The Handmaid’s Tale

by: Margaret Atwood

Aunt Lydia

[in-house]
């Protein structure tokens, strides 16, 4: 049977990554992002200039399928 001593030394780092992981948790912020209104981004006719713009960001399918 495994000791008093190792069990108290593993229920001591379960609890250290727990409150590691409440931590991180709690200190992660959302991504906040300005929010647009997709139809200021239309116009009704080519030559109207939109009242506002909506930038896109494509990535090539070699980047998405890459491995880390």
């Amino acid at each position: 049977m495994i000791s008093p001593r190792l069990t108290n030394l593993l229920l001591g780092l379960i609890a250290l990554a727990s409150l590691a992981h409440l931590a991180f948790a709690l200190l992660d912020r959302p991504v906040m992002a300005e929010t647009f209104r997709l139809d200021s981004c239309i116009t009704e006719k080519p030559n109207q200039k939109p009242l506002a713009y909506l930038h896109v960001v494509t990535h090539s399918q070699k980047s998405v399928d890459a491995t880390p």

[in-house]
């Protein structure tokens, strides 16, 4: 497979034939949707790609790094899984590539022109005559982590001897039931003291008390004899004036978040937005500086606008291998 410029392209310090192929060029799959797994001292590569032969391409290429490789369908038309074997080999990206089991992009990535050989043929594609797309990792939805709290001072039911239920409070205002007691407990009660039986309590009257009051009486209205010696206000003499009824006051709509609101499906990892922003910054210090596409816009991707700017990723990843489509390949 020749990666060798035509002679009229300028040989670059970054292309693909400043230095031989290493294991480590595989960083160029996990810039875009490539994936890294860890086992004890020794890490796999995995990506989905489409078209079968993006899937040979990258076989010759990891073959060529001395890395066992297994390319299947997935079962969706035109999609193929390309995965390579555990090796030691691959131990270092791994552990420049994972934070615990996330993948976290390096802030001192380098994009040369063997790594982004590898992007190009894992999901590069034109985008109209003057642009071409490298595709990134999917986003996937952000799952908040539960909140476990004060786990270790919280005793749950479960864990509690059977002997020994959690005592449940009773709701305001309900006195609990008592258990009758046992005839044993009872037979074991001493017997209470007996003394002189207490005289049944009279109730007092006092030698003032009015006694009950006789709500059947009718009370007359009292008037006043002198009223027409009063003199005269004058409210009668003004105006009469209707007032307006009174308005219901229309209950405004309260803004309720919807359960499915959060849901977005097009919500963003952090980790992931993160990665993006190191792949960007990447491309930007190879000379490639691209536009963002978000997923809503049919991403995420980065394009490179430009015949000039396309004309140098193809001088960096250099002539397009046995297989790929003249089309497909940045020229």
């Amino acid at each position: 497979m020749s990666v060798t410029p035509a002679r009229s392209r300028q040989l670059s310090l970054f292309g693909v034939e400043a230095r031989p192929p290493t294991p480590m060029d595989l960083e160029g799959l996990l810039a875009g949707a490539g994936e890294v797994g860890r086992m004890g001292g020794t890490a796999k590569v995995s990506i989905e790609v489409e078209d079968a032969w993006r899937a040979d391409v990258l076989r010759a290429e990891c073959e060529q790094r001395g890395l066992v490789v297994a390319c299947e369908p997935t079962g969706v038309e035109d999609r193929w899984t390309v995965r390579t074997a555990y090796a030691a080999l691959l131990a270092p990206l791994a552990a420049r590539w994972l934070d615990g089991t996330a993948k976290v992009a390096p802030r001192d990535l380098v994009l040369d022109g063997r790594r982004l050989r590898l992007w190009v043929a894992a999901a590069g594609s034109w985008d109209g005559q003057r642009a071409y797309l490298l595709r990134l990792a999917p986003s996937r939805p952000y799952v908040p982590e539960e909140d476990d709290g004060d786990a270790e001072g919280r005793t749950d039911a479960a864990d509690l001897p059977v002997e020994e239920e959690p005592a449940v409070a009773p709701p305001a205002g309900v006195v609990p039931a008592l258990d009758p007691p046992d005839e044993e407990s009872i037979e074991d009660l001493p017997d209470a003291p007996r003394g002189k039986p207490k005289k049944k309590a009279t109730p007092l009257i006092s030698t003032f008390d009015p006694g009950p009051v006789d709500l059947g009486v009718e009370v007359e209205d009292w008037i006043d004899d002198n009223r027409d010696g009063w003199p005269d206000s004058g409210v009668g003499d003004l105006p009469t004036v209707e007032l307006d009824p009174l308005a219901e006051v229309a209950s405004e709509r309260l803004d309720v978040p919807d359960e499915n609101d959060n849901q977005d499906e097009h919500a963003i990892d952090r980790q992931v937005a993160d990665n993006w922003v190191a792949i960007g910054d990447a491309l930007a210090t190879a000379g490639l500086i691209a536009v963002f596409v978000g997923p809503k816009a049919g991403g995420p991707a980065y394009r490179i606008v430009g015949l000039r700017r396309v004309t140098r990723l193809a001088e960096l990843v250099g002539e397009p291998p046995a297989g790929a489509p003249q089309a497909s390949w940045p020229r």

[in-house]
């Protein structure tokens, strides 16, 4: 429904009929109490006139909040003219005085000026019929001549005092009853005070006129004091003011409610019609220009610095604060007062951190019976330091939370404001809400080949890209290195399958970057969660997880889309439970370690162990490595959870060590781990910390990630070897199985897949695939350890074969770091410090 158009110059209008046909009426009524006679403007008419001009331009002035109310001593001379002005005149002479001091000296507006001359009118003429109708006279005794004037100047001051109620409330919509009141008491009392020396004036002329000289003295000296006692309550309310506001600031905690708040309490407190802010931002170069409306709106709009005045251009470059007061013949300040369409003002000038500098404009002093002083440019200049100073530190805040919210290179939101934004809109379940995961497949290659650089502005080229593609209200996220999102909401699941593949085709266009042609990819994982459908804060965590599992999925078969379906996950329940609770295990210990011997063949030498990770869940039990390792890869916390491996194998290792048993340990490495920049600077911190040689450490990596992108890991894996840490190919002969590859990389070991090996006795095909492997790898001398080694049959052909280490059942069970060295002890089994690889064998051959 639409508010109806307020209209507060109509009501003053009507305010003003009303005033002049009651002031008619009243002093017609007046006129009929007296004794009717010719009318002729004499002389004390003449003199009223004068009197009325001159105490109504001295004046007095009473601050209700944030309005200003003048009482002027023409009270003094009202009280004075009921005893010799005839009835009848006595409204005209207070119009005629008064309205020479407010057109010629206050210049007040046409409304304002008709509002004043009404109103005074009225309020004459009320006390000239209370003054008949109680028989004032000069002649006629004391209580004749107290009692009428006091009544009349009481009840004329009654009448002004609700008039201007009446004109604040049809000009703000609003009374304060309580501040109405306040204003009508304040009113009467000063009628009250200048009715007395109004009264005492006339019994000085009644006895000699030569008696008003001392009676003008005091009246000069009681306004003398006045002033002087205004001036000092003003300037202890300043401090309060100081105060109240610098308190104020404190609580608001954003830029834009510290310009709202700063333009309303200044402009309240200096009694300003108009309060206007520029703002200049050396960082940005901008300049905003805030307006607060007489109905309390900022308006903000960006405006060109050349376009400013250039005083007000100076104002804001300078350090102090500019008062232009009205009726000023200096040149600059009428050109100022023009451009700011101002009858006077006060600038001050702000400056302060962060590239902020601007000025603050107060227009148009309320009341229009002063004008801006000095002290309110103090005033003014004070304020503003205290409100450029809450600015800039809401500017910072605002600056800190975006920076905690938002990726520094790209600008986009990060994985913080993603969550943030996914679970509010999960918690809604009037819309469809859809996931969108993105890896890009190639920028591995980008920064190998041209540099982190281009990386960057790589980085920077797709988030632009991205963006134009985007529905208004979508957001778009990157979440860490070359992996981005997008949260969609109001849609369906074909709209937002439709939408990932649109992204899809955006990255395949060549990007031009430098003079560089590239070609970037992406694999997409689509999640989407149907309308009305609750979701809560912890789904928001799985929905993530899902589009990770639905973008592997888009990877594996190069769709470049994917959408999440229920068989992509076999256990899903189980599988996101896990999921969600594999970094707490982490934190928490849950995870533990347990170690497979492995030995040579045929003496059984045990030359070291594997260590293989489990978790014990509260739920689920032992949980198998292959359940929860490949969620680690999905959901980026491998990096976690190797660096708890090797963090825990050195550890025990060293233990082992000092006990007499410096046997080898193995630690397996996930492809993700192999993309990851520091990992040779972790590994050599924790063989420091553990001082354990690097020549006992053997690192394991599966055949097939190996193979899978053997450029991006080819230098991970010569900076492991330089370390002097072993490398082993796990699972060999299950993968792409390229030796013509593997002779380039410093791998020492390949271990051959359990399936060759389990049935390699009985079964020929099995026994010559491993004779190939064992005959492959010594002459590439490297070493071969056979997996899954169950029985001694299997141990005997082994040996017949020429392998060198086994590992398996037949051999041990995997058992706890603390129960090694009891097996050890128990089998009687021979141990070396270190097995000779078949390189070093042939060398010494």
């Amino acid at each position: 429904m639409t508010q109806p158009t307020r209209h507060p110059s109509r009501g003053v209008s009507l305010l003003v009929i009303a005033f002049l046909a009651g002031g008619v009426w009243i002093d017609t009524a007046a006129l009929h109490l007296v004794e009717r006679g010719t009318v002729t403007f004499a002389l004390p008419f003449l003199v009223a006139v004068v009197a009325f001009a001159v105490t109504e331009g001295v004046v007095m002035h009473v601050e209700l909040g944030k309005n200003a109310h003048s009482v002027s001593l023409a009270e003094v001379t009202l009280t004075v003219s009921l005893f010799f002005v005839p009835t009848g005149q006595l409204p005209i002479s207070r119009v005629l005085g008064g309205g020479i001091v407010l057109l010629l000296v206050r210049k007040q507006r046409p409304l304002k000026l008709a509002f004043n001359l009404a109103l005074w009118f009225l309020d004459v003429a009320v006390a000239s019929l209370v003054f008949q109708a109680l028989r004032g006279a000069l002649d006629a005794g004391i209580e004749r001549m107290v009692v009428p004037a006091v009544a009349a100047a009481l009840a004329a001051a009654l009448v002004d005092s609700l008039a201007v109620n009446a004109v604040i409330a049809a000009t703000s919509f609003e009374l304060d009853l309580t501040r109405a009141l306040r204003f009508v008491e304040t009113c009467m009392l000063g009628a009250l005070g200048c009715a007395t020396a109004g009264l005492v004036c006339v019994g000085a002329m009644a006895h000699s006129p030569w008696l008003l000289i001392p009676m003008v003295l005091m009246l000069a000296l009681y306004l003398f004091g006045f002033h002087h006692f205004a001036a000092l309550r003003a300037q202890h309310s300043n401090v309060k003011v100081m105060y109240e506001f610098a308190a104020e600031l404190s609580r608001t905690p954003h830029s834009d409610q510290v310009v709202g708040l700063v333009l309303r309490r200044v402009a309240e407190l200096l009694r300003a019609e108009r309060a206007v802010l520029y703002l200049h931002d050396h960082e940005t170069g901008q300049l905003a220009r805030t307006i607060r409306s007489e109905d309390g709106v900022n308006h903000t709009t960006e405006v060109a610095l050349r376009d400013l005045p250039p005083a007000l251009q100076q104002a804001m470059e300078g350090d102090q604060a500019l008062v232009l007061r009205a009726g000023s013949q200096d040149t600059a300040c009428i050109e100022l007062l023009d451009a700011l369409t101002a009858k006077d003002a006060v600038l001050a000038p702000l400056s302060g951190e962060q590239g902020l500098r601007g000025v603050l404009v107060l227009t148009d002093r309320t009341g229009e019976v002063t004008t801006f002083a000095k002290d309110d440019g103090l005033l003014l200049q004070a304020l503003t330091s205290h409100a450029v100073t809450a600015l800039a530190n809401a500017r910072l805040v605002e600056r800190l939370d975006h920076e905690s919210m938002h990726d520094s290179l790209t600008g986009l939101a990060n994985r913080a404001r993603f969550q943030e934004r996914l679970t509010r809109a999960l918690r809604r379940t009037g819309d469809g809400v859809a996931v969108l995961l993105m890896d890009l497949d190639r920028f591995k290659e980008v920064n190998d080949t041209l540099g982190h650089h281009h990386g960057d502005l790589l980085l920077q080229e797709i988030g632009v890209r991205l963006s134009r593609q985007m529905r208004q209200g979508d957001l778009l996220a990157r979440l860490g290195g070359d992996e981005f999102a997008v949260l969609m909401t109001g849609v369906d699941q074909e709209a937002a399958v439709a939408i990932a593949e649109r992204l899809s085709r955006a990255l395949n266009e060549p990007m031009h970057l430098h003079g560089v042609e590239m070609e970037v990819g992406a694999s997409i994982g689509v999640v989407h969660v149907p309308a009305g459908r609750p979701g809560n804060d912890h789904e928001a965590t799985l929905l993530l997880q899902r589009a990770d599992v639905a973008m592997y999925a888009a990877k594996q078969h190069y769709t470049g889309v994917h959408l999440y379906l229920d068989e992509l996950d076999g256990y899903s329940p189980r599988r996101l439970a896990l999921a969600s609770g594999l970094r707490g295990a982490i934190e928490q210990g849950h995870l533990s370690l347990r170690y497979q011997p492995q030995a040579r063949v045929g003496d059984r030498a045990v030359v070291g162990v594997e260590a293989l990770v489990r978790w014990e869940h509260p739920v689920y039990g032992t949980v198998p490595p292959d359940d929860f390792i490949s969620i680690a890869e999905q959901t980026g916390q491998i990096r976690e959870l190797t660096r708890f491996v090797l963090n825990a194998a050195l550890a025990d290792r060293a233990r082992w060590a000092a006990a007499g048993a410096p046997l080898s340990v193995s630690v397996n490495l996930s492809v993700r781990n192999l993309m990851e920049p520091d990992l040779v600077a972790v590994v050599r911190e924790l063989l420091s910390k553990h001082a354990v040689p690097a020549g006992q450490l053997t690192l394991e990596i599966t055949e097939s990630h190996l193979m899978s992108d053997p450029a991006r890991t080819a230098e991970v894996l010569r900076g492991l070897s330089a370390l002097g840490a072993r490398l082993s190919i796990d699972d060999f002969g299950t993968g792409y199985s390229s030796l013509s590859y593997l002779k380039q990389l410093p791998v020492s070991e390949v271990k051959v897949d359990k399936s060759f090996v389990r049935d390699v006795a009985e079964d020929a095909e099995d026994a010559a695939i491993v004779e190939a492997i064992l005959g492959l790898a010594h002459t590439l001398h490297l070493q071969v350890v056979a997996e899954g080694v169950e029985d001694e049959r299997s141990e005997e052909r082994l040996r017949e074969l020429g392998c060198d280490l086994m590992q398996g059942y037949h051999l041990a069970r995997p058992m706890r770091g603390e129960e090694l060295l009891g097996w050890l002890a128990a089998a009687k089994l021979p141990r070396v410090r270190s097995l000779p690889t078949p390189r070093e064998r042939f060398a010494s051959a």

Offred often remembers—and quotes—Aunt Lydia, one of the Aunts responsible for Offred’s “re-education” at the Red Center. Aunt Lydia is one of the least likeable faces of the Gileadean regime. Armed with a cattle prod, she is responsible for some of the most misogynist statements in the novel, and also some of the most extreme distortions of religious ideas. For example, when she warns Offred and the other Handmaids to be careful of Wives, she says: “Forgive them, for they know not what they do”—quoting Jesus on the cross—before adding “You must realize that they are defeated women,” because they have been unable to bear children (Chapter 8). By making a woman an especially hateful representative of the Gileadean government, the novel suggests that women are complicit in sustaining the male-dominated regime. The “Historical Notes” section states this idea outright: “when power is scarce, a little of it is tempting.” However, the “Notes” section also offers a more sympathetic explanation for the motives of the Aunts. By joining the Aunts, women “escape redundancy, and consequent shipment to the infamous colonies.”